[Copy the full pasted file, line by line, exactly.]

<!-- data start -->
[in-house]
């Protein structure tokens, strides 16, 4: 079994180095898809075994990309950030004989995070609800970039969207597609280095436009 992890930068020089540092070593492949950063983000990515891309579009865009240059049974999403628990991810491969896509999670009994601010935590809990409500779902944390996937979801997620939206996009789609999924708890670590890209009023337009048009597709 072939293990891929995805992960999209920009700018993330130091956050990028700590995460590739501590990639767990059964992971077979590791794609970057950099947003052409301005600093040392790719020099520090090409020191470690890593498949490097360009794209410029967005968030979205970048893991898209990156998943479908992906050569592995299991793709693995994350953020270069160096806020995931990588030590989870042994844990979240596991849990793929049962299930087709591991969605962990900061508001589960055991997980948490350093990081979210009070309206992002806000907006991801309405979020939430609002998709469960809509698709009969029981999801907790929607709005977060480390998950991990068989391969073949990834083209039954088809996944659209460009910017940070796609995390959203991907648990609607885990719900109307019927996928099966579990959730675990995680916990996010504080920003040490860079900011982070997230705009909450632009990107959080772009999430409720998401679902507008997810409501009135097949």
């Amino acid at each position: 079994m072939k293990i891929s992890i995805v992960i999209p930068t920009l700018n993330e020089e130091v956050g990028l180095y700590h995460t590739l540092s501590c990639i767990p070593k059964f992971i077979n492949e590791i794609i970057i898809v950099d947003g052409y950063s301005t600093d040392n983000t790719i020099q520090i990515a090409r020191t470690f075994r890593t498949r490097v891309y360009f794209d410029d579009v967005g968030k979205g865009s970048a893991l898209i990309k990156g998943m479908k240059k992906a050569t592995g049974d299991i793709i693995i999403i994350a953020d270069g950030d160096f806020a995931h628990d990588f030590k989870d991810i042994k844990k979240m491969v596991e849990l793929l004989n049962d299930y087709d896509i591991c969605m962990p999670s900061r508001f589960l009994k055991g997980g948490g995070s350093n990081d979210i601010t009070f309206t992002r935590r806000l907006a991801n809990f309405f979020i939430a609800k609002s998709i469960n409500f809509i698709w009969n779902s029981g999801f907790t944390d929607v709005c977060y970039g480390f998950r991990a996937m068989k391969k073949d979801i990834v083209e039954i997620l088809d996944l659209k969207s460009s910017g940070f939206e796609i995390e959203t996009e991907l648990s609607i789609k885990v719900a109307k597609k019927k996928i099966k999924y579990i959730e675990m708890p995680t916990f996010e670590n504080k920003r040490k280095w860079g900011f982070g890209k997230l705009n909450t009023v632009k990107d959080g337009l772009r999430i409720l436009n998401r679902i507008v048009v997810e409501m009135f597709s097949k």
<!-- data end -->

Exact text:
[in-house]
């Protein structure tokens, strides 16, 4: 079994180095898809075994990309950030004989995070609800970039969207597609280095436009 992890930068020089540092070593492949950063983000990515891309579009865009240059049974999403628990991810491969896509999670009994601010935590809990409500779902944390996937979801997620939206996009789609999924708890670590890209009023337009048009597709 072939293990891929995805992960999209920009700018993330130091956050990028700590995460590739501590990639767990059964992971077979590791794609970057950099947003052409301005600093040392790719020099520090090409020191470690890593498949490097360009794209410029967005968030979205970048893991898209990156998943479908992906050569592995299991793709693995994350953020270069160096806020995931990588030590989870042994844990979240596991849990793929049962299930087709591991969605962990900061508001589960055991997980948490350093990081979210009070309206992002806000907006991801309405979020939430609002998709469960809509698709009969029981999801907790929607709005977060480390998950991990068989391969073949990834083209039954088809996944659209460009910017940070796609995390959203991907648990609607885990719900109307019927996928099966579990959730675990995680916990996010504080920003040490860079900011982070997230705009909450632009990107959080772009999430409720998401679902507008997810409501009135097949």
């Amino acid at each position: 079994m072939k293990i891929s992890i995805v992960i999209p930068t920009l700018n993330e020089e130091v956050g990028l180095y700590h995460t590739l540092s501590c990639i767990p070593k059964f992971i077979n492949e590791i794609i970057i898809v950099d947003g052409y950063s301005t600093d040392n983000t790719i020099q520090i990515a090409r020191t470690f075994r890593t498949r490097v891309y360009f794209d410029d579009v967005g968030k979205g865009s970048a893991l898209i990309k990156g998943m479908k240059k992906a050569t592995g049974d299991i793709i693995i999403i994350a953020d270069g950030d160096f806020a995931h628990d990588f030590k989870d991810i042994k844990k979240m491969v596991e849990l793929l004989n049962d299930y087709d896509i591991c969605m962990p999670s900061r508001f589960l009994k055991g997980g948490g995070s350093n990081d979210i601010t009070f309206t992002r935590r806000l907006a991801n809990f309405f979020i939430a609800k609002s998709i469960n409500f809509i698709w009969n779902s029981g999801f907790t944390d929607v709005c977060y970039g480390f998950r991990a996937m068989k391969k073949d979801i990834v083209e039954i997620l088809d996944l659209k969207s460009s910017g940070f939206e796609i995390e959203t996009e991907l648990s609607i789609k885990v719900a109307k597609k019927k996928i099966k999924y579990i959730e675990m708890p995680t916990f996010e670590n504080k920003r040490k280095w860079g900011f982070g890209k997230l705009n909450t009023v632009k990107d959080g337009l772009r999430i409720l436009n998401r679902i507008v048009v997810e409501m009135f597709s097949k």